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Dr. Blair is in Australia!

Well, not really.

He is featured in a story on the commemoration of the Civil War in Australia's "The Age" news magazine, however.  http://www.smartedition.theage.com.au/epaper/viewer.aspx

Risley article in New York Times

The South’s Capitol Dilemma

Ford Risley is professor of communications and head of the Department of Journalism at Penn State. He is the author of Abolition and the Press: The Moral Struggle Against Slavery (Northwestern University Press, 2008). His article is on the relocation of the Confederate capitol from Montgomery, Alabama to Richmond, Virginia for the New York Times on-line series "Disunion," a blog marking the Civil War sesquicentennial by reconsidering the war using contemporary accounts, diaries, images and historical assessments.  http://opinionator.blogs.nytimes.com/2011/03/21/the-souths-capital-dilemma/?ref=opinion

PSU Alumni Association City Lights

"The Battle of Gettysburg’s Courage, Carnage, and Commemoration" by Carol Reardon, George Winfree Professor of American History.
When May 21, 2011
from 09:00 AM to 03:30 PM
Where Gettysburg National Park, Gettysburg, PA
Contact Name PSU Alumni Association
Contact Phone 800-548-LION (5466), option 0
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In November 1863, as a late autumn breeze swept through the new Soldiers' National Cemetery, President Abraham Lincoln delivered his Gettysburg Address. In this immortal two-minute speech, he bestowed enduring honor on the Union soldiers buried there, men who gave their "last full measure of devotion" in the bloody three-day Battle of Gettysburg in July 1863 to secure a "new birth of freedom" for the United States. Join us for a special program at the National Park Service's Visitor Center and for a tour of the Gettysburg battlefield--the farms and fields and hills that inspired a president and became a major landmark in American military history.

Carol Reardon teaches courses at Penn State on the American military experience, the Civil War, the Vietnam conflict, the American home front in wartime, and antiwar activism in American history. Her research centers on the evolution of American military theory and professionalism as well as the cultural impact of American wars. Dr. Reardon has been an invited visiting professor at West Point and the Army War College and has received the Secretary of the Navy's appointment to the Marine Corps University Board of Visitors on three separate occasions. She is also the faculty chair of the Alumni Association’s Civil War Battlefield Study Tour, now in its 19th year. Her most recent books are: Launch the Intruders: A Naval Attack Squadron in the Vietnam War, 1972 and Pickett’s Charge in History and Memory.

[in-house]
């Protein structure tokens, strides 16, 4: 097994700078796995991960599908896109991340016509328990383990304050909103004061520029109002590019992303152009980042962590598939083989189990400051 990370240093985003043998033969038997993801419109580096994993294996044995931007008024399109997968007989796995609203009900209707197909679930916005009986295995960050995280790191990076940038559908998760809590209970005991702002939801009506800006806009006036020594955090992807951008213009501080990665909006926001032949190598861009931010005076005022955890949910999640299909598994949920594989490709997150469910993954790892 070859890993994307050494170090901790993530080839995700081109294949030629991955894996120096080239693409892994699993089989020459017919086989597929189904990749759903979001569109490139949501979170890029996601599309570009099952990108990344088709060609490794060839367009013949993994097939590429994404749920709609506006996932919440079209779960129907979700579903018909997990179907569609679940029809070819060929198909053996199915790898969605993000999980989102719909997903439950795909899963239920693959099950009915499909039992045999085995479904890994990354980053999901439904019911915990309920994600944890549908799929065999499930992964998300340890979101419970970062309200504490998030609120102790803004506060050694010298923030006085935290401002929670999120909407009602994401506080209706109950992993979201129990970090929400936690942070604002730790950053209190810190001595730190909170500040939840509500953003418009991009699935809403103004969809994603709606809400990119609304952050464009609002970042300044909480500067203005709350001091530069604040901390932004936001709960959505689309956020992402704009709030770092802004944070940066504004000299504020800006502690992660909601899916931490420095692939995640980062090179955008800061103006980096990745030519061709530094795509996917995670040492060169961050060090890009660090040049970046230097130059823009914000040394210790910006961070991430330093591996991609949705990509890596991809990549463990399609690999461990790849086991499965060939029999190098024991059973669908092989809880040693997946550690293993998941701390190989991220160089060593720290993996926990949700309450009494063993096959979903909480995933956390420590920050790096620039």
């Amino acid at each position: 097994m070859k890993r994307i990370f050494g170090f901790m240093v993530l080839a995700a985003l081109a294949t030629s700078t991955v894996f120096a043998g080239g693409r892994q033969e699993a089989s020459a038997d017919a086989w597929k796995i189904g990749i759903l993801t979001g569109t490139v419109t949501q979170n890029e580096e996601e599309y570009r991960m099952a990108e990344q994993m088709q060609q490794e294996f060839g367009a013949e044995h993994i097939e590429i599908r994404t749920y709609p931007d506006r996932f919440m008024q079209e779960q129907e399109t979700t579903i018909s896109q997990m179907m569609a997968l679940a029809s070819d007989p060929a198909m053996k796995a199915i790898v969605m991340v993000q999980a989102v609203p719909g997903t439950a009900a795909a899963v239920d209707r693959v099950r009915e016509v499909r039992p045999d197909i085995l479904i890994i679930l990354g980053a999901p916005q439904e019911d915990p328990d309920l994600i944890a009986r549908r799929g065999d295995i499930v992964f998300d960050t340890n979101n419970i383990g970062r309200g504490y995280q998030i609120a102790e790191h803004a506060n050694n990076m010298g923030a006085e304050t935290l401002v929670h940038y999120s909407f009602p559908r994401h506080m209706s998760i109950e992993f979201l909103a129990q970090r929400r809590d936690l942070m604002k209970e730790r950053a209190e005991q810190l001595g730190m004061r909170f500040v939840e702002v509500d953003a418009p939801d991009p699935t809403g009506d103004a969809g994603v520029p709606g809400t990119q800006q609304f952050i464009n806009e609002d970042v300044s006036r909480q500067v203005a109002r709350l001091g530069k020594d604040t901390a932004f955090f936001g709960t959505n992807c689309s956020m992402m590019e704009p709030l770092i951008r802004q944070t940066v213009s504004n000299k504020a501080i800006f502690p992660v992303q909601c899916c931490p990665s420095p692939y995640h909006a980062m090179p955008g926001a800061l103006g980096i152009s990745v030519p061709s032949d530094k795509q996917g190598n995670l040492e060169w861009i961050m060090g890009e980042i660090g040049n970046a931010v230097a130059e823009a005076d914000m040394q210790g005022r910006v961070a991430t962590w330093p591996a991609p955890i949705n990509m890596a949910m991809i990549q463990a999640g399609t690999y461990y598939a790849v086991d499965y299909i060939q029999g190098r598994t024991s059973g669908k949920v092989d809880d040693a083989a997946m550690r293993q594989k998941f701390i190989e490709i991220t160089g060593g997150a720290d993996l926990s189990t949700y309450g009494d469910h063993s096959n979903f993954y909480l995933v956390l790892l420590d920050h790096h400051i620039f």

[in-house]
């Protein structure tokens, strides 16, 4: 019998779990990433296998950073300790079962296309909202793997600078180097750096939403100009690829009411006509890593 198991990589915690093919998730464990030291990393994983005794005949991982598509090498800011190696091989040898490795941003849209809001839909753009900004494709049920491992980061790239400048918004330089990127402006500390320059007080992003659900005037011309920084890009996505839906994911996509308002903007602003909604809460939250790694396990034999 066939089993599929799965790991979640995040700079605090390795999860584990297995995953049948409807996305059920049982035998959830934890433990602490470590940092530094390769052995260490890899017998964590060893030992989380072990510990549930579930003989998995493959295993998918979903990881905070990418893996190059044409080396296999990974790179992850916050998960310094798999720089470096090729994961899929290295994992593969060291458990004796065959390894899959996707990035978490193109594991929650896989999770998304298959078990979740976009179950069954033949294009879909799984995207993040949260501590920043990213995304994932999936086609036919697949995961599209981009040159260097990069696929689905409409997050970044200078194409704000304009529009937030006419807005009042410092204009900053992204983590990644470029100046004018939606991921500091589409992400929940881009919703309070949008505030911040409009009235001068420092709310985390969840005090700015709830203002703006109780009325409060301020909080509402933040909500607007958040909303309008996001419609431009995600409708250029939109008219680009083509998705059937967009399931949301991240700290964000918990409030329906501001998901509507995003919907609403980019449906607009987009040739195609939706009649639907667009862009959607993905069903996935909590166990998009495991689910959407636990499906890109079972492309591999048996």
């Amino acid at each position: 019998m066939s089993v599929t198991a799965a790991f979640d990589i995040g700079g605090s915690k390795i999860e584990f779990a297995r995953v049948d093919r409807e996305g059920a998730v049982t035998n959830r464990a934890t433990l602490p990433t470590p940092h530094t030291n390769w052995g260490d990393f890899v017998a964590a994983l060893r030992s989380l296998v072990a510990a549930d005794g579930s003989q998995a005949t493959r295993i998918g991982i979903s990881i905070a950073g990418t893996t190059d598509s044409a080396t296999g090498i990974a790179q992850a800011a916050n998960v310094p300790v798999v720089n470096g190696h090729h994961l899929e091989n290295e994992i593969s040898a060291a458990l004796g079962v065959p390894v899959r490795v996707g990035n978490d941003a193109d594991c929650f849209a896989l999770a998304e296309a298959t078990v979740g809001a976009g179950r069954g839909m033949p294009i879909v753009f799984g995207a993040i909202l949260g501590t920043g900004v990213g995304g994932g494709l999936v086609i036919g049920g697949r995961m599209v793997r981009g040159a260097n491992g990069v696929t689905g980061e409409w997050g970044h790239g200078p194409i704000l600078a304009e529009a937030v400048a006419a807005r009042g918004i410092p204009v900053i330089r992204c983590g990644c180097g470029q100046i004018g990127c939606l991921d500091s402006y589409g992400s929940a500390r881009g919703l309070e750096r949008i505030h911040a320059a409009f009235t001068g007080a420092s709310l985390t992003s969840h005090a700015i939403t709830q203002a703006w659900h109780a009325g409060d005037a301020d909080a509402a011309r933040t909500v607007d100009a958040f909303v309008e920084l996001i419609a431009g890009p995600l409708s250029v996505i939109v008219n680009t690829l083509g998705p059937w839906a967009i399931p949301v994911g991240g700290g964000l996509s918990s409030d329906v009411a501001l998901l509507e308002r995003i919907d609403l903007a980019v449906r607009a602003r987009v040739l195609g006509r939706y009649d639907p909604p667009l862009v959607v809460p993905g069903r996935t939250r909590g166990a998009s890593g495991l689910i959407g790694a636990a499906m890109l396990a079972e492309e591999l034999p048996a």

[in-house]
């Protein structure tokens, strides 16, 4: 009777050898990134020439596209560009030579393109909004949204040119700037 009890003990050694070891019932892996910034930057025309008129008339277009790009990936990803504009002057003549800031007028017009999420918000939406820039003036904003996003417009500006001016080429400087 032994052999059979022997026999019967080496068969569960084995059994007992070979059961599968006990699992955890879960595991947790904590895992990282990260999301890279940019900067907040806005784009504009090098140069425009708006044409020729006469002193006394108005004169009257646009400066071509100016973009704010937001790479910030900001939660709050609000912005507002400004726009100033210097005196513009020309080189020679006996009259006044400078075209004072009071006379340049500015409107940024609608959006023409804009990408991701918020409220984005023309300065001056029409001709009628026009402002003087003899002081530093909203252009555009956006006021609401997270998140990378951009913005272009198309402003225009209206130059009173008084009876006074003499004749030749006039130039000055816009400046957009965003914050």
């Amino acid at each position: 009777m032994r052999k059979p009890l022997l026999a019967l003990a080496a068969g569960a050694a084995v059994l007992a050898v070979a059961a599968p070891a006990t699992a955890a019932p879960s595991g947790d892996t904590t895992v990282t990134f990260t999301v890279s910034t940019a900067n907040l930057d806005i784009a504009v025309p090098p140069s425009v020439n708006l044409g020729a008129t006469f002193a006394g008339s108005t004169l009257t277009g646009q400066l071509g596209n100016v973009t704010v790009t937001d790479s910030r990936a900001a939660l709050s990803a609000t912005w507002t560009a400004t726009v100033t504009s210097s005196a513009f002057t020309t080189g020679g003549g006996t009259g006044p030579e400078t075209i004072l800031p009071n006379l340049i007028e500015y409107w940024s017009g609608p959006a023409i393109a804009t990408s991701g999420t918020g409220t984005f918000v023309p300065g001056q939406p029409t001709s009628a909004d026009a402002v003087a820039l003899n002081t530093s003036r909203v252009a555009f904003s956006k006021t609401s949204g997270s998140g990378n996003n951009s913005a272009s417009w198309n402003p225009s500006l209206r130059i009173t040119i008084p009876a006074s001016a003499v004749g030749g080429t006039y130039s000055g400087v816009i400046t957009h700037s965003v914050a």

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19th Annual Penn State Battlefield Study Tour

Gettysburg, The Field of Courage and Carnage
When Sep 22, 2011 12:00 AM to
Sep 25, 2011 12:00 AM
Where Gettysburg, PA
Contact Name Penn State Alumni Association
Contact Phone 800–548-LION (5466), option 0
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Join us in Gettysburg, Pa., for three days of instruction in the classroom and on the battlefield of the Civil War's bloodiest clash of arms, with more than 51,000 casualties. Walk Pickett’s Charge and visit Little Round Top, Devils Den, the Peach Orchard, Cemetery Ridge and other excursions by motorcoach guided by leading historians of the era. Due to recent terrain restoration efforts, we now can see the battlefield the way Generals Lee and Meade saw it during the intense fighting.